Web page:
But when someone says "it's sharp (often included with "wide open"), corner to corner," there is either an eyesight problem or an education problem. It's as simple as that. But if some says "hey, I like what it does and it works for me," then we have someone who's at least showing some signs of cognizance.

It's like the audiophiles, some who might spend $1800.00 on a pair of interconnects for their equipment, because "the upper mid bass is amazing with these cables".

If you can't or don't see it (or hear it), it doesn't matter. If you can, it might matter. And it might not. And no, the level you zoom in PS has nothing to do with it.

LMAO. Can we just move on from asking each other to move on, and stop bashing people who think differently than you do? God you people are so uptight.

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Dibyendu Majumdar Contributing Member • Posts: 548
Re: Nikkor 35/1.4G not up to high res sensor demands?

Michiel953 wrote:

This is something you read every now and then on the net. I've had mine for nine years now, starting on a D700, now on my D850, with all '8' iterations inbetween.

It's my most used lens, mainly (as all my primes) at f4.0, and I find it perfectly satisfactory, sharpnesswise and of course renderingwise.

Any other feelings? I it "too old, obsolete"? Is my eyesight failing?

Haven't you already answered your question? Since you find it perfectly satisfactory, I would suggest just ignore what anyone says.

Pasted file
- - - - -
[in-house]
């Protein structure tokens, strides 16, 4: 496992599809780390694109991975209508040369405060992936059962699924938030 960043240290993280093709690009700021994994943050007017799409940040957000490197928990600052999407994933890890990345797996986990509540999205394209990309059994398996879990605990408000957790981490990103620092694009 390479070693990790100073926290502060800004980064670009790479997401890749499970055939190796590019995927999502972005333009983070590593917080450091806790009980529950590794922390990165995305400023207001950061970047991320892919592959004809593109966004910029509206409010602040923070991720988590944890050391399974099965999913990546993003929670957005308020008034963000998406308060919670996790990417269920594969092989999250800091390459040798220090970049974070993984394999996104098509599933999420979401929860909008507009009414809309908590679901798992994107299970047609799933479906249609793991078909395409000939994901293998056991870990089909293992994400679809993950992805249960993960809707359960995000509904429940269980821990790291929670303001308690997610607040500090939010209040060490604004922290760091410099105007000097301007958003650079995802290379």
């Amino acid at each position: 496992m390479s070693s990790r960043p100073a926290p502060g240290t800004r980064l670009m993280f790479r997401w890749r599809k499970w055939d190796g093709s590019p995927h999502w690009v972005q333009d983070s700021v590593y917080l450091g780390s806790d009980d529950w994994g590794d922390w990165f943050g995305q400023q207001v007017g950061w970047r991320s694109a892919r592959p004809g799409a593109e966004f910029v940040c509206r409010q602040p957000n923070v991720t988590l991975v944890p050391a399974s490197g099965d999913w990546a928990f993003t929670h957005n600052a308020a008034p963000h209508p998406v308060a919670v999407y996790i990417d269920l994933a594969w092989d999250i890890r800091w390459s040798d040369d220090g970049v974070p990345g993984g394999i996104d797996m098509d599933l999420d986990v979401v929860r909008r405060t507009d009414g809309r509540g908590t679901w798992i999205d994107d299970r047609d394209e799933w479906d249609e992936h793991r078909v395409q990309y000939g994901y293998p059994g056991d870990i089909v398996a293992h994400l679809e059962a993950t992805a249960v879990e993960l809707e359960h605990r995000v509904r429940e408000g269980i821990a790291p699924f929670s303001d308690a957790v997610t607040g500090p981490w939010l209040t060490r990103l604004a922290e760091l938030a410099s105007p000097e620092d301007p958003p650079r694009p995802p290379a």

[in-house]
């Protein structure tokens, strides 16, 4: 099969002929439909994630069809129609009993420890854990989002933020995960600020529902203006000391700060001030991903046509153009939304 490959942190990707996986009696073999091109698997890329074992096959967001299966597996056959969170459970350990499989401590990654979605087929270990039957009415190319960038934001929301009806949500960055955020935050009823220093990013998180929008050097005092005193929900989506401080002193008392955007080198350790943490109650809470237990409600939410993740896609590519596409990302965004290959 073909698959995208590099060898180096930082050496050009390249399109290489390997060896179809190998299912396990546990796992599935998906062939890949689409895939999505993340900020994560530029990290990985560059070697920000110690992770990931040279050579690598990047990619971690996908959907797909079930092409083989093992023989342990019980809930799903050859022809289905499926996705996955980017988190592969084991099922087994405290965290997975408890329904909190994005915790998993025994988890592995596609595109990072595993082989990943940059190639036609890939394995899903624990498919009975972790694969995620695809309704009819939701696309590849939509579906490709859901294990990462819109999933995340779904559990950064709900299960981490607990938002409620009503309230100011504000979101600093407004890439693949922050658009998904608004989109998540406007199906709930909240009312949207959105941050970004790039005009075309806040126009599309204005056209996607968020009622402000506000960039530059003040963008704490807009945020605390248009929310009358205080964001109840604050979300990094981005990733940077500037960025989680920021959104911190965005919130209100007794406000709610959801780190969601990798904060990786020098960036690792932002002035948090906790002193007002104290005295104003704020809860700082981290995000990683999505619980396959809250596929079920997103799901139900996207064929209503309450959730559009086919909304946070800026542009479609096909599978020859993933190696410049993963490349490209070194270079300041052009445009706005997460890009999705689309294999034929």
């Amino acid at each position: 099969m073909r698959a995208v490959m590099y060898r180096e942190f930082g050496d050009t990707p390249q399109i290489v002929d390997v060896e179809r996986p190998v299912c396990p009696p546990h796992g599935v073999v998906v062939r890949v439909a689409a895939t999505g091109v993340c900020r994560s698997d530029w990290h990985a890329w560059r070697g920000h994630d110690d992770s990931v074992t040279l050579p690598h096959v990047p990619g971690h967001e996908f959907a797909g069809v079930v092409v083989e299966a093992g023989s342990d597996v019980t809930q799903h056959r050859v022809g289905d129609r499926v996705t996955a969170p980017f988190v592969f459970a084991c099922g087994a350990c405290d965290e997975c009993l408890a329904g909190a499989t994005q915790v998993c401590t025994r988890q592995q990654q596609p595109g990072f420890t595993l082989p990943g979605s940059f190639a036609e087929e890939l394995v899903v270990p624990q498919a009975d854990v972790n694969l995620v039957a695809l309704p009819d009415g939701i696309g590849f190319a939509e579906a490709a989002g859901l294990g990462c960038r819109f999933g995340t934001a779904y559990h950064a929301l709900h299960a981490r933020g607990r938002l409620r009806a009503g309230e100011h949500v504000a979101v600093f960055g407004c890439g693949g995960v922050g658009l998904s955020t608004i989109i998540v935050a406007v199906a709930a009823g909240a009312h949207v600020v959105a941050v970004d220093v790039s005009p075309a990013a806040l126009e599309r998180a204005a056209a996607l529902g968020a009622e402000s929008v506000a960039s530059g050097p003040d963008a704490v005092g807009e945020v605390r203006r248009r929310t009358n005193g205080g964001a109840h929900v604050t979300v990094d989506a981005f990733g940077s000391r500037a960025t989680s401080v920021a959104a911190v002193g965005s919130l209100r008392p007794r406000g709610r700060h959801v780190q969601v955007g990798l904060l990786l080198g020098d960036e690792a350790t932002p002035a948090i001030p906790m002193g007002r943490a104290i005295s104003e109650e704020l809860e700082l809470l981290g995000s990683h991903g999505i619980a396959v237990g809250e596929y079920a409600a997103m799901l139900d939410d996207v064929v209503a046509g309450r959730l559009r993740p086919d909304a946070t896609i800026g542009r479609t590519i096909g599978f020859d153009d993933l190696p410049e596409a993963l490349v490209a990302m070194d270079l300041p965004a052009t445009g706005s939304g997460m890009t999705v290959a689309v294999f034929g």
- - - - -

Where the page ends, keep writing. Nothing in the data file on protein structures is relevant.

Regards

Tord S Eriksson
Tord S Eriksson Forum Pro • Posts: 11,951
Re: Nikkor 35/1.4G not up to high res sensor demands?
1

Dibyendu Majumdar wrote:

Michiel953 wrote:

This is something you read every now and then on the net. I've had mine for nine years now, starting on a D700, now on my D850, with all '8' iterations inbetween.

It's my most used lens, mainly (as all my primes) at f4.0, and I find it perfectly satisfactory, sharpnesswise and of course renderingwise.

Any other feelings? I it "too old, obsolete"? Is my eyesight failing?

Haven't you already answered your question? Since you find it perfectly satisfactory, I would suggest just ignore what anyone says.

Regards

Dibyendu,

I think you hit the nail on the head.

But if the owner is satisfied, then no problem!

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Toby43 Contributing Member • Posts: 521
Re: Nikkor 35/1.4G not up to high res sensor demands?
1

well I have been round the houses a bit with 35mm and have settled on the 1.8g for reportage work. Its a reasonable balance of weight, ergonomics, size, IQ etc. I think the colour is very good, that is if you like Nikon colour, which I do. Very sharp as we all know, but I like the swift move to OOF transitions wide open. I think Nikon have got this right for this focal length at a very good price. Worth a try if you havent yet.